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After many years on QRZ.COM as a supporter I thought I should say something about myself. This area will be a work in process and I will add more info as time permits.... and probably get less wordy.

I was first licensed in 1963 as WN9QQB in suburban Chicago. I became intersted in radio first as a shortwave listerner at age 11 having built a Knight Kit Star Roamer I received for Xmas. After listening, writing to shortwave stations for QSLs and such, I became hooked. Our neighbor across the street. who was one year older than I, got his Novice license, then his General. I was over there a lot, fascinated by the idea of actually communicating via radio and not just listening. His dad let me borrow his 78RPM Navy Morse Code records and that's how I learned the code. I was kind of a duck to water with it and after getting Novice it didn't take long to upgrade to 13wpm and General class - WA9QQB. My first "real" rigs were a Knight T-100A and R-100A which were kits that I built.

My primary interests were CW and before long I was working DX and chasing countries. Moved quickly to Advanced and then to Extra (20WPM). I just had to get to that lower 25khz of the bands where the DX was. After getting Extra the Knight kits were sold to get, and build, a Heath HW100A. Now, that was the cat's meow. Every day after high school I was home trying to work DX with the 14AVQ vertical my dad and I put up on the roof. It didn't take me long to get my first 100 countries... Did I say I was hooked?

Fast forward a bunch of years which I may fill in later....

Joined the Navy Reserve in 1969 and served a stint at NAS Memphis, Millington TN were I spent a lot of free time in the W4ODR shack on base. Got transferred to NAS Willow Grove in Willow Grove, PA and while stationed there I met the girl who has been my wife for 43 years. Circumstances as they were I ended up being a permanent resident of Pennsylvania and got the call sign WA3VLB.

In early 70's we lived in an apartment complex which meant no antennas. So, my solution was to get a mobile rig, a Swan250. I started picking up the microphone and ran into the County Hunters on 20 meters. Now this was interesting... especially since I was a mobile operator and quite honestly the only way I know of working all counties is by working mobiles. So, I started putting them out on the net. Now I'm hooked again... I'm actually the "DX" with staitons working me in a pile-up. After about 4 years of constant county hunting (running coax out the apartment window to the Hustler mounted on the car for operating fixed at night), and running 500+ counties mobile I got 'em all and was issued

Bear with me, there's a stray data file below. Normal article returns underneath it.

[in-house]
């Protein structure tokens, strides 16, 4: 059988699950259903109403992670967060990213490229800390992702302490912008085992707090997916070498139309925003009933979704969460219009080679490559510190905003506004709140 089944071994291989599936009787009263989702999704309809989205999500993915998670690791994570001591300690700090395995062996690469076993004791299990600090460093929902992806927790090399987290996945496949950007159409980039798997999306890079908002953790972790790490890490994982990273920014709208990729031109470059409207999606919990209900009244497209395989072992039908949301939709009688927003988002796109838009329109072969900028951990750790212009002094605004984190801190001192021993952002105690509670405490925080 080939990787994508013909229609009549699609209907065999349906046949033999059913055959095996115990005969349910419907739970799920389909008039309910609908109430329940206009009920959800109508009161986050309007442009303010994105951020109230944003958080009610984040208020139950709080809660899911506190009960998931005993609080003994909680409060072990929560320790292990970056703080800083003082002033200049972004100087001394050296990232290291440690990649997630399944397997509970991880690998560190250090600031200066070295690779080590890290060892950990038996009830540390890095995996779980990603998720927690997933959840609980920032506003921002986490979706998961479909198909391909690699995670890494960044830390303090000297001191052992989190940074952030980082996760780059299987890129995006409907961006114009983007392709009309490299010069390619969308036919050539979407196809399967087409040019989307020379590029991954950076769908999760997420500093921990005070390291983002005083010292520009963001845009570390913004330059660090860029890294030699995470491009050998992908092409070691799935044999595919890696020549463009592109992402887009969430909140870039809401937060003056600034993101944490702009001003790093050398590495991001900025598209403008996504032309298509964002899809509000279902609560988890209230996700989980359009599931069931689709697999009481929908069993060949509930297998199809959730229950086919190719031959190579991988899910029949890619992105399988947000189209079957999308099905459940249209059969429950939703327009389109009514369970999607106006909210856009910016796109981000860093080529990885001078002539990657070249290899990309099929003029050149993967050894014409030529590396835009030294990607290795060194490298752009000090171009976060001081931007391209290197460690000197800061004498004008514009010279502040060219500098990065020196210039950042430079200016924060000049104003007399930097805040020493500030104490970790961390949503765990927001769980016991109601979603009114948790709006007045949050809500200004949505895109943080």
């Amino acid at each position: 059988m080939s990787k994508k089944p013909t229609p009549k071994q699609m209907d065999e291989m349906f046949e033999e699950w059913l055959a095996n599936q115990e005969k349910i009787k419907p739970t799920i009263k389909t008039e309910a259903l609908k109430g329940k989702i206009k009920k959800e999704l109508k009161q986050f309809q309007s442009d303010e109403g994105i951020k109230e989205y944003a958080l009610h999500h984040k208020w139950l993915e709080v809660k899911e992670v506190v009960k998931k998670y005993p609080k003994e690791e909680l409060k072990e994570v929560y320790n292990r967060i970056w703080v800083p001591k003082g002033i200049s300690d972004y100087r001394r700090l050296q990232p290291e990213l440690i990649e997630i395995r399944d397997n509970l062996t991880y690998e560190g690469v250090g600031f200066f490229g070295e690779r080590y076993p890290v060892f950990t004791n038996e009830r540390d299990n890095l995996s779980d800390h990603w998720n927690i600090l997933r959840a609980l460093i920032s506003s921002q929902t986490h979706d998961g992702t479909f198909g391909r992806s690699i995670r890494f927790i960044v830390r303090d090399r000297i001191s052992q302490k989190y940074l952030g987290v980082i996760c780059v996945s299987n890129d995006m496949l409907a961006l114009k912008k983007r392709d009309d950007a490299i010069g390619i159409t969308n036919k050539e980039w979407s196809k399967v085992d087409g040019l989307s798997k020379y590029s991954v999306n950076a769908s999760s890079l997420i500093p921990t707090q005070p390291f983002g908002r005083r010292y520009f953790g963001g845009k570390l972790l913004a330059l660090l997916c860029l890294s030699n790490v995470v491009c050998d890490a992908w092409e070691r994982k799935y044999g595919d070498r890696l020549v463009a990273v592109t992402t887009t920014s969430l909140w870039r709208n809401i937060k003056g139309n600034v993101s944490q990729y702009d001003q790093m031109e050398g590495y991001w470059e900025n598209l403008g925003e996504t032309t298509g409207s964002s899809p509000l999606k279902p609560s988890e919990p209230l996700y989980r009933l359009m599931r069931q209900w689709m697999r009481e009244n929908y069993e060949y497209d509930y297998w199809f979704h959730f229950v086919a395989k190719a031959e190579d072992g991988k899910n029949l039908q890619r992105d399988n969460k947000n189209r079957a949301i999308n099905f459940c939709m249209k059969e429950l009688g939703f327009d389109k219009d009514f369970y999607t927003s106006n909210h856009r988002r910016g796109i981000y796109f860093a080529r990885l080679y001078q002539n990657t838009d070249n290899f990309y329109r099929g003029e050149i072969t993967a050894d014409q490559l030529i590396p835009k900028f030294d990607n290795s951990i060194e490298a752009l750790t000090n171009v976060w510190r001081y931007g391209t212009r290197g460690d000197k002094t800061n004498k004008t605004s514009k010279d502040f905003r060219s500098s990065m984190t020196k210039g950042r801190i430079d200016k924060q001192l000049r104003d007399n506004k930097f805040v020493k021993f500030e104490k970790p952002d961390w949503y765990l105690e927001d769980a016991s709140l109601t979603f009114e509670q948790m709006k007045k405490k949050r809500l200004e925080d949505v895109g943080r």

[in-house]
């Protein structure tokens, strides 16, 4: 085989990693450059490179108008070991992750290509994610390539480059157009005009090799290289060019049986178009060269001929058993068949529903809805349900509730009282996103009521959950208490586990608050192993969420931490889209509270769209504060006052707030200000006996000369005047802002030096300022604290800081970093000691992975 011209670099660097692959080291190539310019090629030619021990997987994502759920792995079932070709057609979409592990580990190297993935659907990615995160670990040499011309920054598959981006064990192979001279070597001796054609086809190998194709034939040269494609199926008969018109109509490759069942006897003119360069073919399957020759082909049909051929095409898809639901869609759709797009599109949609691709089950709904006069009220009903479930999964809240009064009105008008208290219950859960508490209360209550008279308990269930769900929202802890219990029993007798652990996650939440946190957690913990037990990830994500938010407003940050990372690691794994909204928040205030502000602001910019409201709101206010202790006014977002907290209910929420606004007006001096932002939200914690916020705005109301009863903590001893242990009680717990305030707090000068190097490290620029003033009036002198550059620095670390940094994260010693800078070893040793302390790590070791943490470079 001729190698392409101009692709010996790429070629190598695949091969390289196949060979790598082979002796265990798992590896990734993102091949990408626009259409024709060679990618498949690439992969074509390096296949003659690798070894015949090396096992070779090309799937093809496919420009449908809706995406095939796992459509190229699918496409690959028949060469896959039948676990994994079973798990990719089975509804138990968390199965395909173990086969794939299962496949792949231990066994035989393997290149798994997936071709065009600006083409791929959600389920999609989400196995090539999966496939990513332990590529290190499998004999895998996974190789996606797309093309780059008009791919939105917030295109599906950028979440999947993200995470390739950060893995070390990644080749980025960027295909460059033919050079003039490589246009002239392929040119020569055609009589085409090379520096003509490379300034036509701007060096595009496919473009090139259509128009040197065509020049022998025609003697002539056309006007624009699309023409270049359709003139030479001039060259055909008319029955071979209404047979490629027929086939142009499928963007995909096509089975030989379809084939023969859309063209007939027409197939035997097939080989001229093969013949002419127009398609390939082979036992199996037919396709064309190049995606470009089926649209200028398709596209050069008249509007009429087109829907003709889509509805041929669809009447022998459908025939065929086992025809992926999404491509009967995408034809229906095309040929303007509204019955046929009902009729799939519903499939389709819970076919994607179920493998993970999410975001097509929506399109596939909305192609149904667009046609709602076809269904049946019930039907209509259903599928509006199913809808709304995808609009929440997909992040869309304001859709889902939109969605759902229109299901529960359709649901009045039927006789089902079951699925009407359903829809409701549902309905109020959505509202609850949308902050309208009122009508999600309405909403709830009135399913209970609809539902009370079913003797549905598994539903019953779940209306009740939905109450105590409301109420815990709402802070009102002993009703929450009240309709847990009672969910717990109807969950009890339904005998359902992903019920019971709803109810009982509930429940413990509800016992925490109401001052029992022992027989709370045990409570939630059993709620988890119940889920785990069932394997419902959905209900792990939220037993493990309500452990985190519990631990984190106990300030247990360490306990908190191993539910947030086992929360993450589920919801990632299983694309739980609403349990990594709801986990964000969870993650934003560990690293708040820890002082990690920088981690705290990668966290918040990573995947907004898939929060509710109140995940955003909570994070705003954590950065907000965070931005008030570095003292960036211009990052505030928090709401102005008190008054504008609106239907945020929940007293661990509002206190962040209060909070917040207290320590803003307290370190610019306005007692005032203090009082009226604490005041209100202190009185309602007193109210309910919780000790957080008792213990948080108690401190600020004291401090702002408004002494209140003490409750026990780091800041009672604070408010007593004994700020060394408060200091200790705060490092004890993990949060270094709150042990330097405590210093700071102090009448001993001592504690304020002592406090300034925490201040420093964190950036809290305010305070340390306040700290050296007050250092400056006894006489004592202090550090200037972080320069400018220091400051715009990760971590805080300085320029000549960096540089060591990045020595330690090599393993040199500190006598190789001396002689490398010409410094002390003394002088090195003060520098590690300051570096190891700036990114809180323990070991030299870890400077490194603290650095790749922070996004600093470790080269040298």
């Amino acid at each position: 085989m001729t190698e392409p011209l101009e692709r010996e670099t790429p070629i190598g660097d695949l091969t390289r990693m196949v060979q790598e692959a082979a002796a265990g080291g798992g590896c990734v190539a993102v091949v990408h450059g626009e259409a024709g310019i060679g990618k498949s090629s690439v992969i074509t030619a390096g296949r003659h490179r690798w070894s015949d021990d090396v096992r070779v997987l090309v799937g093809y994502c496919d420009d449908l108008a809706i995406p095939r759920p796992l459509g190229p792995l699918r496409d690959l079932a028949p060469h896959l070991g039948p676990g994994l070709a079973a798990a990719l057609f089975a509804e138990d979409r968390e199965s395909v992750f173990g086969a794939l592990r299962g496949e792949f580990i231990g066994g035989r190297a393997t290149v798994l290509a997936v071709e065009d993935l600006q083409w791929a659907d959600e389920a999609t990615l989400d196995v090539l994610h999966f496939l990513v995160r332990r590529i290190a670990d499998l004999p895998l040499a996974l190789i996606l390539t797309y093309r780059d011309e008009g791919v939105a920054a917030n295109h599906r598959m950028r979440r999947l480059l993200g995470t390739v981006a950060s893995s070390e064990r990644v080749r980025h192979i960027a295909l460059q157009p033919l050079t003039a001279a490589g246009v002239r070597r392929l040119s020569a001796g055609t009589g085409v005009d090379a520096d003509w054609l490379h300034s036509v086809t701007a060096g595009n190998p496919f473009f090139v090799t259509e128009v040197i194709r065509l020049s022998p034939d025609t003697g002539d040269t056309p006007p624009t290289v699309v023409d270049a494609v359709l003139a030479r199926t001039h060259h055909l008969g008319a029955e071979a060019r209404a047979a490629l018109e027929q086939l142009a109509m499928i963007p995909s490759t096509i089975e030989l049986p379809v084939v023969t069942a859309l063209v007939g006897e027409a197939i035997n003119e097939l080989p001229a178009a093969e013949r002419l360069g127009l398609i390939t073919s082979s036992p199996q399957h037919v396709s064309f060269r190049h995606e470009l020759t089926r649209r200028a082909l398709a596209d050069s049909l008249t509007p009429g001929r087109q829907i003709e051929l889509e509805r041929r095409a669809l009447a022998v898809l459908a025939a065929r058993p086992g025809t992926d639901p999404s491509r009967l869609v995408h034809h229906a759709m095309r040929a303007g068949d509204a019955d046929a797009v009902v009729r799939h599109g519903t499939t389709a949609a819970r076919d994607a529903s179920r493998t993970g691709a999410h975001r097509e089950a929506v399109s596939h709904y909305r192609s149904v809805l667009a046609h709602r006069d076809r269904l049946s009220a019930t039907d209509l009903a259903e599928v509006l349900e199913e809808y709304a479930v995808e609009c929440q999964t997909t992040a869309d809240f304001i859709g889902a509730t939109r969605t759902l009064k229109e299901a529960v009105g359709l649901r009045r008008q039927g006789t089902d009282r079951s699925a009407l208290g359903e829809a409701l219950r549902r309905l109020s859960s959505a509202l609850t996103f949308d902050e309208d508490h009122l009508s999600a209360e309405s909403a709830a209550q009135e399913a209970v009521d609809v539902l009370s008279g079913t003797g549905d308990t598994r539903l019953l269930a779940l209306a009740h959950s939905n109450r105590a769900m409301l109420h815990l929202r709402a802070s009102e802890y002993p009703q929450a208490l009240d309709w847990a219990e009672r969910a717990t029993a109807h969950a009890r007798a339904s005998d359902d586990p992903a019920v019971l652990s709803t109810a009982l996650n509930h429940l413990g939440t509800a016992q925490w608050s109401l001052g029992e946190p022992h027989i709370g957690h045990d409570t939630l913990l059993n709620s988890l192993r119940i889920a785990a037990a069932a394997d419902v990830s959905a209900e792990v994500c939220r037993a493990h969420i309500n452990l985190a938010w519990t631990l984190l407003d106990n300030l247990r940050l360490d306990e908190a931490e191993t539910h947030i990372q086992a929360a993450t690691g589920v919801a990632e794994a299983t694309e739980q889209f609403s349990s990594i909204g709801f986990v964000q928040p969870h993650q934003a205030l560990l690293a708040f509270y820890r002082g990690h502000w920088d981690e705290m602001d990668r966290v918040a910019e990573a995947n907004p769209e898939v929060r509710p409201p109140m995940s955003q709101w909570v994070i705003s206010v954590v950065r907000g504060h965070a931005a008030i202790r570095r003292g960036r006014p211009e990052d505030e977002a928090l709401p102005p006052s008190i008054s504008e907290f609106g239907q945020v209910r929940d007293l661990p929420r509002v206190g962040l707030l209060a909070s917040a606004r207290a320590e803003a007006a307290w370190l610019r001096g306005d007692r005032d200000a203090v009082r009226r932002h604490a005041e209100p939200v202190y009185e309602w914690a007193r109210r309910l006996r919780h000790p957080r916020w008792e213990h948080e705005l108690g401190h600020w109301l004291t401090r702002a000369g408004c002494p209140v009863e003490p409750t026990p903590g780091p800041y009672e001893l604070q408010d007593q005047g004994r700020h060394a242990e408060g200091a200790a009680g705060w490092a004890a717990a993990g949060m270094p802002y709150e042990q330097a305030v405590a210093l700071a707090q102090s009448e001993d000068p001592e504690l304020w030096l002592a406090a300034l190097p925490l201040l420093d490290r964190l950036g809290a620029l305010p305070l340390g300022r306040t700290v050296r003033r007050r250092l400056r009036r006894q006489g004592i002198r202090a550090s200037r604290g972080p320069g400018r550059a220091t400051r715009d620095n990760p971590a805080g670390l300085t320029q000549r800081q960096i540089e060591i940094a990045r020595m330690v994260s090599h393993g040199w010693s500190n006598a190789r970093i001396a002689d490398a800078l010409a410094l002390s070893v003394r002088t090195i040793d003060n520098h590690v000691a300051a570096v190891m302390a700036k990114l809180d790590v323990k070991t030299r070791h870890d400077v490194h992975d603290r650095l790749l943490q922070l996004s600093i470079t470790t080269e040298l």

CQ Magazines Award, ALL Counties MIXED ----- USA-168

I'm proud of that achievment. It ain't easy. Now over 1200 hams have worked them all. Many more than once. Why? Because it's there to be had if you have the interest. I will admit it is a little bit easier now with a spotting page and the Internet. In the old days if you got a "one ringer" on your home phone it usually meant that you best get to the net because there was a county you needed as the needs list was published in the monthly newsletter as you got down to those elusive 100 or so. Thanks for all those "one ringers" guys. I remember my wife waking me up late at night because someone in 7 land (3 hours behind us) had told someone to one ring us.

My wife and I met so many great people by way of county hunting both with her riding shotgun with me and logging and going to national and regional county hunter conventions. It was some really fun times. And guess what.... now I'm KW3F and I'm trying to work them again... this time ALL CW. Again this wouldn't be remotely possible without the many CW mobiliers that are always putting out counties on the CW Nets. I've got just under 400 to go to get them all CW. All the County Hunting Info you could want is at http://www.countyhunter.com/

These days you'll find me active on CW HF chasing counties, chasing countries (about 240 confirmed), playing QRP, and now some digital modes - PSK, Olivia, Feld-Hell, JT65, and whatever else I may see on the waterfall. I enjoy contesting and although I only operate 100w to a very compromised 40-10 meter wire on our small lot I can compete in the pileups. I've learned it's not necessarlly hardware (although that helps, a lot) but it also involves skill. Don't ever let low power and compromised antennas spoil the fun!

I'm an active member of SKCC (Straight Key Century Club) and I really enjoy the Straight Key WES's (Weekend Sprints) and all the other things available to the > 11,000 membership. Who says CW is dead? We're using straight keys and having a blast. Check out http://www.skccgroup.com/ and join us. 

I left out a complete section about my involvement with NASWA (North American Shortwave Association), http://www.naswa.net/ and the Winter SWL Festival http://www.swlfest.com/ held every year for the past 27 years here in suburban Philly but more about that another time. Listening to stations outside the ham bands is another hobby all in itself, which a great many of us hams started doing before we got our licenses.

Thanks very much for reading this and thanks to all the great Amateurs, Shortwave Listeners, and radio hobbyists I've had the pleasure to meet on the air and in person. 73 - Bob KW3F


SKCC #2456T
QRP ARCI #6540
NAQCC #547
ARLHS #896
Feld Hell #682
EPC #21552
30MDG #2583
DMC #6861
FISTS #10140


1602435 Last modified: 2015-01-12 22:14:20, 6001 bytes

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